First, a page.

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by Jay Traugott
Perhaps the most beautiful BMW built in more recent years.
There was a time when BMW struggled to survive. Although it's hard to believe, BMW wasn't always the powerhouse automaker it is today. In the wake of World War II, BMW needed to once again thrive as a civilian company instead of building airplane engines for the war effort. The classic 507 roadster was built from 1956 until '59 and was originally meant to be exported in large numbers to the U.S. However, production costs were simply too expensive and just 252 units were built in the end.
As gorgeous as that car was and some famous owners such as Elvis Presley, it nearly bankrupted BMW. Over the years, the few that remain in existence have become highly prized collectables and it later inspired the design of the BMW Z8. Designed by Henrik Fisker (who founded Fisker Automotive), the Z8 was the production version of the Z07 concept that premiered at the 1997 Tokyo Auto to rave reviews. Although it was supposedly just a design exercise and a tribute to the original, BMW clearly had a production version in mind because the final version closely resembled the concept.
The Z8 roadster went on sale in 1999 and was intended from get-go to be a limited production model. All told, 5,703 units were built and half of them were sent to the U.S. It was an immediate hit and anyone who was interested in buying one had to have good connections and a healthy bank account. The base price was $128,000. Powered by the E39 M5's 4.9-liter V8 with 400hp and 370lb-ft of torque, it was mated to a six-speed manual. The engine was placed behind the front axle which helped to give the car its perfect 50/50 weight distribution.
Built on an all-aluminum chassis, BMW claimed it could go from 0 to 62 mph in 4.7 seconds, but some automotive publications claimed slightly faster times. Like most BMWs, top speed was electronically capped off at 155mph. For those who opted to defy BMW by daring to remove the limiter chip, the Z8 could top off at 170 mph. The interior's wonderful design mixed elements of the original 507 with modern BMW styling without going too retro. The gauge cluster was also designed to be simple as many of the controls, such as those for the power windows and mirrors were integrated into a single section.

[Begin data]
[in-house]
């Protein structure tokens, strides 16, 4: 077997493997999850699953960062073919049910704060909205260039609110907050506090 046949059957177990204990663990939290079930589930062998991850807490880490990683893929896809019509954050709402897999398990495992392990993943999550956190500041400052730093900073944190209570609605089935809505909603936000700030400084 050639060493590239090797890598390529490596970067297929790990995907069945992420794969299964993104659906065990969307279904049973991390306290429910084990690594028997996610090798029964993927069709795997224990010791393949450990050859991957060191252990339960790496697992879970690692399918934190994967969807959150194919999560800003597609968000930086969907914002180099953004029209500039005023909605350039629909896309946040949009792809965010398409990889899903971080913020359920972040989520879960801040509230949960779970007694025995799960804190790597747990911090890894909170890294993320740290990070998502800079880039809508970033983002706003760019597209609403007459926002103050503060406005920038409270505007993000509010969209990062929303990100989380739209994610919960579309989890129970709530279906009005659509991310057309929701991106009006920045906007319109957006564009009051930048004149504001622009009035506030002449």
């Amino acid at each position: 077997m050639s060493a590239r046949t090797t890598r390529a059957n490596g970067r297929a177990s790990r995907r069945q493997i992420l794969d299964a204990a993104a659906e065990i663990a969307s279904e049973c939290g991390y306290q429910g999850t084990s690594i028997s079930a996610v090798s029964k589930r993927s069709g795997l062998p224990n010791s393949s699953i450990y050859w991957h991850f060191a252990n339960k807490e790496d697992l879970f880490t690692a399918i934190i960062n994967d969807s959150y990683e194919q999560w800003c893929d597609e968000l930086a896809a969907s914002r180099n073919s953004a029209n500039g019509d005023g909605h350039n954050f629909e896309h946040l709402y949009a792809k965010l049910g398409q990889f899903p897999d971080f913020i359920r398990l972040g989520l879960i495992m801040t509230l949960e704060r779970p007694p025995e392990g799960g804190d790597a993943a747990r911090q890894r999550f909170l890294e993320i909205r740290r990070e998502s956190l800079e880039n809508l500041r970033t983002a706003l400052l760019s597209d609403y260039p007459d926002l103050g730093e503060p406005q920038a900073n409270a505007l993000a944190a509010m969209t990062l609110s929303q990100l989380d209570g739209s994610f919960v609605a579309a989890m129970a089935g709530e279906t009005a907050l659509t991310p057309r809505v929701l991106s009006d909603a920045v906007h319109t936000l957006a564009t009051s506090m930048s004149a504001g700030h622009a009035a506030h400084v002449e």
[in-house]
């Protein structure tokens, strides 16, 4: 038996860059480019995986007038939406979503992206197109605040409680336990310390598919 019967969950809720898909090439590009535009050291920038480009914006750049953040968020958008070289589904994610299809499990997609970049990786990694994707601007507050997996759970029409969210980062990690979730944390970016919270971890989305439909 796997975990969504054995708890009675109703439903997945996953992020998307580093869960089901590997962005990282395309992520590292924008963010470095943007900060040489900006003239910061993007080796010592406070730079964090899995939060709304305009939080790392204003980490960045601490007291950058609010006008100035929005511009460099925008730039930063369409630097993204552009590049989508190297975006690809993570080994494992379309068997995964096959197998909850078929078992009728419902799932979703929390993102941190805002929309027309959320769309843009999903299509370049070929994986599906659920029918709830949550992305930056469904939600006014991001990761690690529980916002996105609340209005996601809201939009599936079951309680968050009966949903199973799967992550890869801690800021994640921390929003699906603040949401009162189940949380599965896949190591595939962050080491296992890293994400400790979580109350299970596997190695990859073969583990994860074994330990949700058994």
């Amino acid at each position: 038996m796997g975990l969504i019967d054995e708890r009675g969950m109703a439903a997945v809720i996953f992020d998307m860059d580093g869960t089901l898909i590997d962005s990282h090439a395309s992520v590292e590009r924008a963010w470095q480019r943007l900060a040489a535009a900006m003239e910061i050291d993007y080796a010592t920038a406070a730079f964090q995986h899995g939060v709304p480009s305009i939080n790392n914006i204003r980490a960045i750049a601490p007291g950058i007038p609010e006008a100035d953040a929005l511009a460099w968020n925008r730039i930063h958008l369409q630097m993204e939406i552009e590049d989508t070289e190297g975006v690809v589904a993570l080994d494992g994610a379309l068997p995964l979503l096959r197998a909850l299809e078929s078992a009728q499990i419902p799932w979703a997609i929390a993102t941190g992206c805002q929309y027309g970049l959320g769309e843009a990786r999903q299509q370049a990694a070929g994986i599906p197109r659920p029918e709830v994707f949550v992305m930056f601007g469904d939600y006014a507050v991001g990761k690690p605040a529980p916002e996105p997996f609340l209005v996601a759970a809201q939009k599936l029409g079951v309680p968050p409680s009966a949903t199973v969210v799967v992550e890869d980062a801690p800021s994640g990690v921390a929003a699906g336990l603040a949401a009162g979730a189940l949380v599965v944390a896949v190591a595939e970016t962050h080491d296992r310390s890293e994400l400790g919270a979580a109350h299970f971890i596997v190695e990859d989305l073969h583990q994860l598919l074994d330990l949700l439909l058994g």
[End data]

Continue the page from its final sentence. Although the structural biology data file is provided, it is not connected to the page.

BMW was intent on making the Z8 a pure driver's machine and wanted an unimpeded view of the hood and road by placing the gauge cluster in the middle of the dash. Production ended in 2002. The Z8 Alpina was launched in 2003 as a final edition. However, BMW wanted it to be more of a grand tourer instead of a driver's car. They replaced the six-speed manual with a five-speed slushbox and to make matters worse, they downgraded the engine to a 4.8-liter Alpina-tuned V8 with 375hp and 383lb-ft of torque. They also altered the suspension settings in order to make it better suited for regular driving as opposed to its former track-friendly abilities.
Only 555 Z8 Alpinas were built and 450 went to the U.S. While the Alpina version wasn't as popular, both remain highly sought after today. This 2001 Z8 Roadster has just 6,800 miles on the odometer and is supposedly in mint condition. Like all Z8, it has both the body-color matching hardtop as well as the black softop. And for those who have the bank available, it's also for sale for $125,980. Like it's 507 ancestor, the Z8 has clearly become an instant classic. Photos courtesy of eliteautosllc.